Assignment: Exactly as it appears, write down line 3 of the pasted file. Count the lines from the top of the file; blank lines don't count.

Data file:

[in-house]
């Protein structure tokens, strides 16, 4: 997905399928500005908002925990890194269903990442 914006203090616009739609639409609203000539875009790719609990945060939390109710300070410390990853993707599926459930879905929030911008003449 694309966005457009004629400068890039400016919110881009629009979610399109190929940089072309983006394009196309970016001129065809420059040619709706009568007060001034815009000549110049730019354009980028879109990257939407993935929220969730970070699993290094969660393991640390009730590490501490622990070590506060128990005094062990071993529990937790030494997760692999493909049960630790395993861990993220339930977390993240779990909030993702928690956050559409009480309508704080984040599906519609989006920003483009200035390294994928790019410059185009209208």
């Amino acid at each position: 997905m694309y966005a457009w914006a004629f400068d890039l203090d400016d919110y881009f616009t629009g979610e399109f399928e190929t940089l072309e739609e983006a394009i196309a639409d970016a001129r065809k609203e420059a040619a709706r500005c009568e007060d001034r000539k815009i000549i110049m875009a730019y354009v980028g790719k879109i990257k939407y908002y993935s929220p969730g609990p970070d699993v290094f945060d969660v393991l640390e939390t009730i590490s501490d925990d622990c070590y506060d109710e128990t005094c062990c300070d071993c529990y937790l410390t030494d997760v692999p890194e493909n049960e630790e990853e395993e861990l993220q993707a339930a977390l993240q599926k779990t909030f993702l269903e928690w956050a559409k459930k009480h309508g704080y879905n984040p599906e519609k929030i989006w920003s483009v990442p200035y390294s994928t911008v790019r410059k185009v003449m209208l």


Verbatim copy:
């Amino acid at each position: 997905m694309y966005a457009w914006a004629f400068d890039l203090d400016d919110y881009f616009t629009g979610e399109f399928e190929t940089l072309e739609e983006a394009i196309a639409d970016a001129r065809k609203e420059a040619a709706r500005c009568e007060d001034r000539k815009i000549i110049m875009a730019y354009v980028g790719k879109i990257k939407y908002y993935s929220p969730g609990p970070d699993v290094f945060d969660v393991l640390e939390t009730i590490s501490d925990d622990c070590y506060d109710e128990t005094c062990c300070d071993c529990y937790l410390t030494d997760v692999p890194e493909n049960e630790e990853e395993e861990l993220q993707a339930a977390l993240q599926k779990t909030f993702l269903e928690w956050a559409k459930k009480h309508g704080y879905n984040p599906e519609k929030i989006w920003s483009v990442p200035y390294s994928t911008v790019r410059k185009v003449m209208l």